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I run. Jo Carson becomes a road warrior

I run. Jo Carson becomes a road warrior

Novice runner Jo Carson still finds it surprising that she has become a road warrior

I run. I’m an athlete. I’ve lost 47 pounds and a whole lot of inches. I am still obese. But, I’m a healthier obese person. I’ve been running for 10 months.

My family, friends and co-workers understand about my running. It’s all I can talk about sometimes. I owe much of my success to the Fort Smith chapter of Women Run Arkansas. I attended their clinic orientation last February where clinic director, Melissa Vitale, spoke enthusiastically about her own evolution as a runner and athlete. The truth is that the visual impact of her message was the most motivating part of the evening to me. Melissa did not look like the stereotypical female runner. She gave me hope. Before the clinic started, I bought running shoes.

The clinic was held at the Western Arkansas Runners building at Chaffee Crossing. Thank goodness for their indoor restroom. We met two days a week. The experience each day was both encouraging and structured. Women and men runners from our area volunteered to lead each group.

We chose our group that first day. We could walk or we could run in groups based on our experience. Runner A was for beginners. I stared at the sign-in sheets and thought, “If I don’t try running first, I may never do it.” I know myself. I could see myself as a walker. And to be honest, I’d walked in several 5K races so walking is familiar. I like familiar.

I joined Runner A the first day. I was a little scared because I figured I would need to move to the walkers. I didn’t think I had what it took to run. I was wrong. Our training alternated between running and walking. The group leaders carried timers and cued us to run or walk. Each time we were told to run, I ran. Each time we were told to walk, I walked. But there are not enough synonyms for the word “slow” to describe my speed as a runner.

I wore braces on my knees to protect them due to my weight and previous leg and knee injuries. I ran in yoga pants because I didn’t have any running clothes. I bandaged my toes like a trauma specialist until I discovered 2Toms Blister Shield. I was a sight. One clinic member told me she and her friends had prayed for me because they just knew that I was literally “on my last legs.”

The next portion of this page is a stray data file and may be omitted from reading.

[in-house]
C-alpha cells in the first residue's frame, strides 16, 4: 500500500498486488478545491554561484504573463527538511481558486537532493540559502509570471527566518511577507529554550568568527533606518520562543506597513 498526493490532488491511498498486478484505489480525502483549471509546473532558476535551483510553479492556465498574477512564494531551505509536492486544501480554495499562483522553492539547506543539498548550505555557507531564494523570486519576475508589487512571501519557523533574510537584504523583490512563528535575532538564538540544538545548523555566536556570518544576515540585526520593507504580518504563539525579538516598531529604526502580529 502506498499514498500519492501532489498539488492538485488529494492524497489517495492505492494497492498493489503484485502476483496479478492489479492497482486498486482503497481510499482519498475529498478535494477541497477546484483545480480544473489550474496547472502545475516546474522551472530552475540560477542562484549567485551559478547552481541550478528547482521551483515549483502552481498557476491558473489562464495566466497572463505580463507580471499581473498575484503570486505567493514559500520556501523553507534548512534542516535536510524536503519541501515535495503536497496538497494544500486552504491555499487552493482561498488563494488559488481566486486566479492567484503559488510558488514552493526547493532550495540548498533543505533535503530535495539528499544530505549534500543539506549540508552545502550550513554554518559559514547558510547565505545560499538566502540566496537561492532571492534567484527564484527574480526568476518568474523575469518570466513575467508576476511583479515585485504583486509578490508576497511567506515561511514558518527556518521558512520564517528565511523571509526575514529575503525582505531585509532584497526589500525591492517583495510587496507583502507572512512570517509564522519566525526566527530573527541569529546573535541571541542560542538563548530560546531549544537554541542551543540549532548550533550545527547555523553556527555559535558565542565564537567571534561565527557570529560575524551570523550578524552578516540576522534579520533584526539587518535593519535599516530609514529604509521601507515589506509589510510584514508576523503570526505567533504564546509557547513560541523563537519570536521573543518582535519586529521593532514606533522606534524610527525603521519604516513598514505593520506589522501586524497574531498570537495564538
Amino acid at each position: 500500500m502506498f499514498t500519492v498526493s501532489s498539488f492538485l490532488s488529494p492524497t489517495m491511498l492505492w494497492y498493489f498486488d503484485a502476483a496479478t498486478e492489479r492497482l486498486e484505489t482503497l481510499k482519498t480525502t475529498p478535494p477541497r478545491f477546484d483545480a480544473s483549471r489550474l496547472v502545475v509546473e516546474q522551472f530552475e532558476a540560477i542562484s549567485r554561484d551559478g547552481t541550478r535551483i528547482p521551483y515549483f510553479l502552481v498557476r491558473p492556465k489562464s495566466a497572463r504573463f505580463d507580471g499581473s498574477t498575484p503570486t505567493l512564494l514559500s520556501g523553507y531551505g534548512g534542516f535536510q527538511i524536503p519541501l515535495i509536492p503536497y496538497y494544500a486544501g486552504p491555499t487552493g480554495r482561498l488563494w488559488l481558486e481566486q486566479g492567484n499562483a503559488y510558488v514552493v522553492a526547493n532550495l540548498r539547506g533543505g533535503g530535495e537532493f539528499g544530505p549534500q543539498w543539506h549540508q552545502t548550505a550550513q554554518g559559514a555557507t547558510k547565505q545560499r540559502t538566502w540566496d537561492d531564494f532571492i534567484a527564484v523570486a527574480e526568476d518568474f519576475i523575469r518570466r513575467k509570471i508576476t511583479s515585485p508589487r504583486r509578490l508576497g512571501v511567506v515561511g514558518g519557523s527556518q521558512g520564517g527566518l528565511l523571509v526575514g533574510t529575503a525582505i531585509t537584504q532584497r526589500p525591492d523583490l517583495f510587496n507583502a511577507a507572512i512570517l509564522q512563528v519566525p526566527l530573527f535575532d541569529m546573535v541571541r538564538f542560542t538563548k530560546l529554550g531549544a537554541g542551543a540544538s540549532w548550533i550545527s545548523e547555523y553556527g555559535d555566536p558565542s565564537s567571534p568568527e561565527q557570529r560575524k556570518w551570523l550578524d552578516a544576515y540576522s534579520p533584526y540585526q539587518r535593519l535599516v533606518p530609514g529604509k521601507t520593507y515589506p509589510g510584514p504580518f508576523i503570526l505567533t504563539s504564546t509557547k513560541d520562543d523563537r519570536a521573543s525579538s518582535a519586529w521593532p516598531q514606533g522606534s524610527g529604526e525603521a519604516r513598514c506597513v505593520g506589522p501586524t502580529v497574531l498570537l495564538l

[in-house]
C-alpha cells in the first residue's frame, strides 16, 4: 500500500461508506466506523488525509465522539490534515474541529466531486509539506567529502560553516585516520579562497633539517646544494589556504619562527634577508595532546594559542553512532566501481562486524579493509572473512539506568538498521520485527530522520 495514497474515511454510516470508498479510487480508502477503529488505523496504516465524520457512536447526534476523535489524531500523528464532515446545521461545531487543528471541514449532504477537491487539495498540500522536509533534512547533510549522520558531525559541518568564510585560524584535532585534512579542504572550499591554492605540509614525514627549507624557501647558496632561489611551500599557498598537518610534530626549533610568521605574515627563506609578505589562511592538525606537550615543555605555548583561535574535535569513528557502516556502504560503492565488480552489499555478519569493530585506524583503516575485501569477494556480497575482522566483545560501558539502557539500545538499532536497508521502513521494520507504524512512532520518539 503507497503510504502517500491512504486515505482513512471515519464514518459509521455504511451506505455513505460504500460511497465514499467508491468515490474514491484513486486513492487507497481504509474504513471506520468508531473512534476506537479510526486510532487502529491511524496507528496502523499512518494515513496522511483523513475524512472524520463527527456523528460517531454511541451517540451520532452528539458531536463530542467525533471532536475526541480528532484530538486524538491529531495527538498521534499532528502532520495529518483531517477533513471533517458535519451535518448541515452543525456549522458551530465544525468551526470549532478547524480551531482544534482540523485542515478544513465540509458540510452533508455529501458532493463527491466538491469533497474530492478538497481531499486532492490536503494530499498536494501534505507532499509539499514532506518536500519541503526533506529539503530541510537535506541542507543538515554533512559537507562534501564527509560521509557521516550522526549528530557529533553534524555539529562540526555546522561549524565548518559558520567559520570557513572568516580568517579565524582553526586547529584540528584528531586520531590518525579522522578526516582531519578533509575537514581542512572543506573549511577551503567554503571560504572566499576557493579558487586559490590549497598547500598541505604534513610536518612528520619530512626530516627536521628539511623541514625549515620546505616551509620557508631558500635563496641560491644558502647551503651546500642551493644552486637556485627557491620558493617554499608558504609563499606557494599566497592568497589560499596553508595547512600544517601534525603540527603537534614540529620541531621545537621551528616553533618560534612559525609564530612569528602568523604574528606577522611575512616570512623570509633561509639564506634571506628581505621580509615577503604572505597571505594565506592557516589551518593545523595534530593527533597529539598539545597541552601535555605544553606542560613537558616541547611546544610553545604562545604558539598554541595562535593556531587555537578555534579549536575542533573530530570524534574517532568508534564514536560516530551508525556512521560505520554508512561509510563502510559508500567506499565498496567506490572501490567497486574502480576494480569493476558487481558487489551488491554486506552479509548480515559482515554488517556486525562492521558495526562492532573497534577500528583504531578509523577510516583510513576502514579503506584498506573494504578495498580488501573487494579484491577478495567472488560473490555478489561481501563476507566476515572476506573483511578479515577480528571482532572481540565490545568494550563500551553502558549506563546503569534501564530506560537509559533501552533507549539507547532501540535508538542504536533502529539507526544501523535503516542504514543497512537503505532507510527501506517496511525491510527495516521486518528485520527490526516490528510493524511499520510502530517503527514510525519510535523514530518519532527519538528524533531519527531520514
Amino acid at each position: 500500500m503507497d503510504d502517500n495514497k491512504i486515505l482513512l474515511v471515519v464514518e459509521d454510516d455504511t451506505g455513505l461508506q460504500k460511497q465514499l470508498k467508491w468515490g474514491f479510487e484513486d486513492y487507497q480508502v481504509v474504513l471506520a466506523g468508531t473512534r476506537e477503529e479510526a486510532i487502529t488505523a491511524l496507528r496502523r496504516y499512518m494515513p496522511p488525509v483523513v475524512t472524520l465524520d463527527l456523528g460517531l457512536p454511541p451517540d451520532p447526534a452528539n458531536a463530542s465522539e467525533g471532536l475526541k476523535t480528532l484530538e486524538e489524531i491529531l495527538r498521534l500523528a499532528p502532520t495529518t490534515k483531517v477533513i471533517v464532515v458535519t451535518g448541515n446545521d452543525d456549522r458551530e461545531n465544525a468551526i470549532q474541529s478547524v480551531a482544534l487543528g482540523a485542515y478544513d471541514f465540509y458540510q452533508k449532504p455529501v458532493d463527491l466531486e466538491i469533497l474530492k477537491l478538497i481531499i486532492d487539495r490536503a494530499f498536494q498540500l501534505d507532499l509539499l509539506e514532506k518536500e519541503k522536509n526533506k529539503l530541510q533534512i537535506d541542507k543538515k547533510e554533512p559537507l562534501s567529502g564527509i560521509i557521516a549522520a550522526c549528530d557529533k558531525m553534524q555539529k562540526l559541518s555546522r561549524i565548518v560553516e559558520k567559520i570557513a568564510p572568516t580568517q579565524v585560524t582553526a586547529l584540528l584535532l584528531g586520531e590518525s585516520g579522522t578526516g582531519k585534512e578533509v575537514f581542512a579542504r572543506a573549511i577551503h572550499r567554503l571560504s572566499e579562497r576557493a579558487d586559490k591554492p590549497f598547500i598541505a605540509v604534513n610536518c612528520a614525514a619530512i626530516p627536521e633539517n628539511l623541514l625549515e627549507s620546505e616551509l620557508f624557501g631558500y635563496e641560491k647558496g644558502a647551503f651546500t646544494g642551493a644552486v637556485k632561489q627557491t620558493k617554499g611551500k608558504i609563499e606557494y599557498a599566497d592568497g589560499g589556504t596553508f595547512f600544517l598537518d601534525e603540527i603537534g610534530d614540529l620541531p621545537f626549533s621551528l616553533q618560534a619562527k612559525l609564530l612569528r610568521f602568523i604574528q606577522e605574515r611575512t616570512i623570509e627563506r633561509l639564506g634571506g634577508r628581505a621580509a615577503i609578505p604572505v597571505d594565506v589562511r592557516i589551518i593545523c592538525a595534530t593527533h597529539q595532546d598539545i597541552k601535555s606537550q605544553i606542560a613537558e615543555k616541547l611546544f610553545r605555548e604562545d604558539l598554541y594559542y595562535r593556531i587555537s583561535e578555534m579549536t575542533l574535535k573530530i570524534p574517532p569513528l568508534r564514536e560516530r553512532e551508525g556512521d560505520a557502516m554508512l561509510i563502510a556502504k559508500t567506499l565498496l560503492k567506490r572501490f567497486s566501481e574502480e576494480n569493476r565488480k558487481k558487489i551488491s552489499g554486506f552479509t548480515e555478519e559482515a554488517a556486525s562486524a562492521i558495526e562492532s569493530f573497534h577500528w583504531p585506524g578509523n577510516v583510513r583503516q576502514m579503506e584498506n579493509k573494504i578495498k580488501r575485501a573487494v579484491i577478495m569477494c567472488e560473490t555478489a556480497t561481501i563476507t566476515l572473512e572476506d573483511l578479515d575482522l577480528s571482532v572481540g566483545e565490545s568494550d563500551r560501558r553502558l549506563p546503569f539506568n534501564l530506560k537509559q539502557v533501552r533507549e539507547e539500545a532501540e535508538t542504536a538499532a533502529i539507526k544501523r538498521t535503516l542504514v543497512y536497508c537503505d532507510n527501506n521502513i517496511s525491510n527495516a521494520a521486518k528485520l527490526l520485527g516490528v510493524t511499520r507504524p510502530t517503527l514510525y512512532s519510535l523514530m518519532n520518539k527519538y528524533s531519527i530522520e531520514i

I confess I love Internet memes that show awkward runners. They depict so much that is true about my running style.

When our clinic ended, we entered the WRA 5K race in Conway for clinic participants around the state. Almost 2,500 women ran together on May 7. The night before, I enjoyed all of the Facebook posts of race outfits laid out on beds in the shape of their owners, down to their running shoes. Running shoes. I had driven all the way to Conway and forgotten my running shoes. The hotel clerk told me where I could buy shoes at 9:30 p.m. I ran my first race in new shoes, something that is not recommended by experienced runners. I finished with a new PR, personal record. Apparently, adversity is a good motivator.

My yoga pants are too big now. I changed knee brace sizes. I bought running capris. My weight loss is so surprising to me that at times I gather up the extra inches of fabric in a piece of clothing I am wearing and marvel at it in my hand. My deepest revelation so far: I’ve added years to my life that I honestly hadn’t counted on before taking up running.

After the clinic ended, Vickie Lane Chamlee, Sonya Hiatt, Ann Bowers Kinder and I wanted to continue our running so we formed a group called the Road Warriors, joined by spouses and now, new Warriors. We train and race and socialize. Our cover photo on Facebook said it all: “Running, Cheaper Than Therapy.”